4 Tips For Expanding Your Group Exercise Resumé

Take full advantage of your existing skill set and prepare to grow with the industry.

Whether you are new to the fitness industry or are a veteran instructor, opportunity is knocking, and you don’t necessarily have to reinvent yourself. Focus on your current talents, strengths and expertise. Leverage your existing qualifications to boost earning potential and, ultimately, advance your career.

1. Consider Less Traditional Facilities

Mainstream health clubs aren’t the only players in the game. Smaller markets yearn for programs and qualified instructors. Keep an open mind and think beyond standard fitness facilities. “Boutique facilities, studios, corporations, police and fire departments, active-older-adult communities, and educational settings are all viable options for fitness instructors,” says Jennifer Buckley, EdD, director and associate professor in the School of Health and Physical Education at Aurora University, in Aurora, Illinois.

If you go this route, don’t limit yourself to one department. There may be several job options within the same facility or organization.

2. Cross Over Into Small-Group Training

Working with smaller groups allows you to focus on individuals and develop more intimate connections. “I find that my smaller-group participants are not only interested in a great workout; they are genuinely interested in learning about Pilates,” says Marirose Meimers, a group exercise and STOTT PILATES®–trained instructor in Glen Ellyn, Illinois. “They’re willing to work at a slightly slower pace to train proper form, posture, movement patterns and appropriate progression.”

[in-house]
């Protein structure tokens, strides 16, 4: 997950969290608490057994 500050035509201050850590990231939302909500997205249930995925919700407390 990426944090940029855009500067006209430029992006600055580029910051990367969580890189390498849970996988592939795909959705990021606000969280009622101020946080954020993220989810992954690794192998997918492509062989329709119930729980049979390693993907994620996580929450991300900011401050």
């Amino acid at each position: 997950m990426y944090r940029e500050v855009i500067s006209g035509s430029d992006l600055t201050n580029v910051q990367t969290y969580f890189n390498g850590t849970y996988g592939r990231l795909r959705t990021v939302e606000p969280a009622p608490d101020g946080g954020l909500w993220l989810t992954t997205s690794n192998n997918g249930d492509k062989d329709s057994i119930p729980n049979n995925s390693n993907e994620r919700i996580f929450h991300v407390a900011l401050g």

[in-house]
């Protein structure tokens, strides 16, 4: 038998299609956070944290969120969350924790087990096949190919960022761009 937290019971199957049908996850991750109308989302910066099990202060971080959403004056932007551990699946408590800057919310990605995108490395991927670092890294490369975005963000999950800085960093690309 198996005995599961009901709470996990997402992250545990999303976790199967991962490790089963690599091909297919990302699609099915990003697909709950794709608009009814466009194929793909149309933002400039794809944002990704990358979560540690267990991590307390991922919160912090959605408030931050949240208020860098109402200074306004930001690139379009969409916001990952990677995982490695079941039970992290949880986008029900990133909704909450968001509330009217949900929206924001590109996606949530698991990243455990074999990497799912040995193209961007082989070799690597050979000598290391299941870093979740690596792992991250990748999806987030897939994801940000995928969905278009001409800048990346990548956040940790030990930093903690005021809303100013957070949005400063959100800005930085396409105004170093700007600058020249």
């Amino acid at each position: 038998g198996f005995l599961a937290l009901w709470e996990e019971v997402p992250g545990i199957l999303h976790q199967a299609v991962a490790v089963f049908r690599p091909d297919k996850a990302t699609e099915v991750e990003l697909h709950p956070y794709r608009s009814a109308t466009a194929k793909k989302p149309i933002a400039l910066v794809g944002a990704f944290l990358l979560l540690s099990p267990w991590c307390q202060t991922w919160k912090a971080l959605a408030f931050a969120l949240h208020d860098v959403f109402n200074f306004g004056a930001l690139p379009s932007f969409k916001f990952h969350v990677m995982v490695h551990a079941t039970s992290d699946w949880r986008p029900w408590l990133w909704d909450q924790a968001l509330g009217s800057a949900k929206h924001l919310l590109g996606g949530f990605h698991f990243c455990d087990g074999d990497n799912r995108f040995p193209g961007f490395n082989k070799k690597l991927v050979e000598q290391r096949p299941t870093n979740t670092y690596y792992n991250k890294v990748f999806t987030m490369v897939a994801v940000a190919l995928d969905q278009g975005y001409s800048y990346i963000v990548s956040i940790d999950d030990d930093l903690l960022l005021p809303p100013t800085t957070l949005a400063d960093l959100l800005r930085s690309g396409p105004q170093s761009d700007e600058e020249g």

Depending on space and availability, you may be able to create your own small-group program within your facility. Most facilities like to fill “dead time” with options that offer value to members while potentially producing revenue.

3. Become a Writer or Presenter

Writing is a valuable skill to add to any resumé. It’s also a great marketing tool and an excellent way to supplement income while sharing your passion. People are genuinely interested in—if not obsessed with—fitness information. Much of the published work you see is written, not by fitness professionals, but by people who research a topic and know how to turn the information into a compelling story. You already possess the knowledge. So if you enjoy writing, consider pitching an idea to your facility newsletter, the local paper or even a fitness-related magazine.

If writing isn’t for you, but you’re not shy in front of a crowd, consider presenting. Corporations, small businesses, libraries and community groups bring in presenters to speak on a variety of subjects, including fitness. Contact a few organizations, introduce yourself and inquire about their needs. Have a few topics in mind and be ready to sell an idea or two.

4. Propose Class Spinoffs

Think of your classes as building blocks. One class builds on another, creating variety until you have several options. Start with a basic class you feel comfortable teaching; let’s say strength or sculpt, for example. Then get creative with new variations: cardio-sculpt mixer, strength Tabata intervals, plyo-circuit training, sculpt for active older adults, balance, sculpt and stretch, etc. Although your facility must show a need for the proposed class, managers are always looking for new ideas.

To read the full article from the September 2013 issues of the IDEA Fitness Journal click here.

For the latest research, statistics, sample classes, and more, "Like" IDEA on Facebook here.

Stephanie Vlach

IDEA Author/Presenter

© 2014 by IDEA Health & Fitness Inc. All rights reserved. Reproduction without permission is strictly prohibited.

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